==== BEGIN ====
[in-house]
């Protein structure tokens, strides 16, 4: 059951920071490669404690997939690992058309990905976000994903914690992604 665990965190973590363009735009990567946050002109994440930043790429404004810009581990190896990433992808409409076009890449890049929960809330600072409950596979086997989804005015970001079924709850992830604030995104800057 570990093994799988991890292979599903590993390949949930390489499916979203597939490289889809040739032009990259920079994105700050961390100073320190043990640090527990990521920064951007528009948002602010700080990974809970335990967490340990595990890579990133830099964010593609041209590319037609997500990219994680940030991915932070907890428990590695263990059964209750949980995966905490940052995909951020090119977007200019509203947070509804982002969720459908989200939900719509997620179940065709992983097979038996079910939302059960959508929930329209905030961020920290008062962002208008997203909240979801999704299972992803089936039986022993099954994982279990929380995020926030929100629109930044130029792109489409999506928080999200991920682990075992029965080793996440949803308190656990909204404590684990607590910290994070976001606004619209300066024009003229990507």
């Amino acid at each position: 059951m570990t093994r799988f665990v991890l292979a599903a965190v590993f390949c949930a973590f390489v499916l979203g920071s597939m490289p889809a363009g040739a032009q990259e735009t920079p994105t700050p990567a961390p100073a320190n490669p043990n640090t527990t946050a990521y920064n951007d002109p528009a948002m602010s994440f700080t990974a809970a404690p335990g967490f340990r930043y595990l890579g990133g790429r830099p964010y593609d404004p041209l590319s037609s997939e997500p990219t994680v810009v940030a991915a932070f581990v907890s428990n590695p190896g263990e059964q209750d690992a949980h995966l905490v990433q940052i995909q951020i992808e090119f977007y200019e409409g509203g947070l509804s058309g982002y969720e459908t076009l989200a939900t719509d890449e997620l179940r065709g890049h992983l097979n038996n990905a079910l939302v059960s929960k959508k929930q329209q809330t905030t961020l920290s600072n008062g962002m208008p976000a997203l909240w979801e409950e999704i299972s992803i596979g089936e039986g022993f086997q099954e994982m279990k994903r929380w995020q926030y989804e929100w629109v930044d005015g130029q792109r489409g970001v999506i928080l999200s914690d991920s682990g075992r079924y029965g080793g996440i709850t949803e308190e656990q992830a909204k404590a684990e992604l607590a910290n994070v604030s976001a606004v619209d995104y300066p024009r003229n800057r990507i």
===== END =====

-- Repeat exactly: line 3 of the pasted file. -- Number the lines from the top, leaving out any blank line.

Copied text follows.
């Amino acid at each position: 059951m570990t093994r799988f665990v991890l292979a599903a965190v590993f390949c949930a973590f390489v499916l979203g920071s597939m490289p889809a363009g040739a032009q990259e735009t920079p994105t700050p990567a961390p100073a320190n490669p043990n640090t527990t946050a990521y920064n951007d002109p528009a948002m602010s994440f700080t990974a809970a404690p335990g967490f340990r930043y595990l890579g990133g790429r830099p964010y593609d404004p041209l590319s037609s997939e997500p990219t994680v810009v940030a991915a932070f581990v907890s428990n590695p190896g263990e059964q209750d690992a949980h995966l905490v990433q940052i995909q951020i992808e090119f977007y200019e409409g509203g947070l509804s058309g982002y969720e459908t076009l989200a939900t719509d890449e997620l179940r065709g890049h992983l097979n038996n990905a079910l939302v059960s929960k959508k929930q329209q809330t905030t961020l920290s600072n008062g962002m208008p976000a997203l909240w979801e409950e999704i299972s992803i596979g089936e039986g022993f086997q099954e994982m279990k994903r929380w995020q926030y989804e929100w629109v930044d005015g130029q792109r489409g970001v999506i928080l999200s914690d991920s682990g075992r079924y029965g080793g996440i709850t949803e308190e656990q992830a909204k404590a684990e992604l607590a910290n994070v604030s976001a606004v619209d995104y300066p024009r003229n800057r990507i």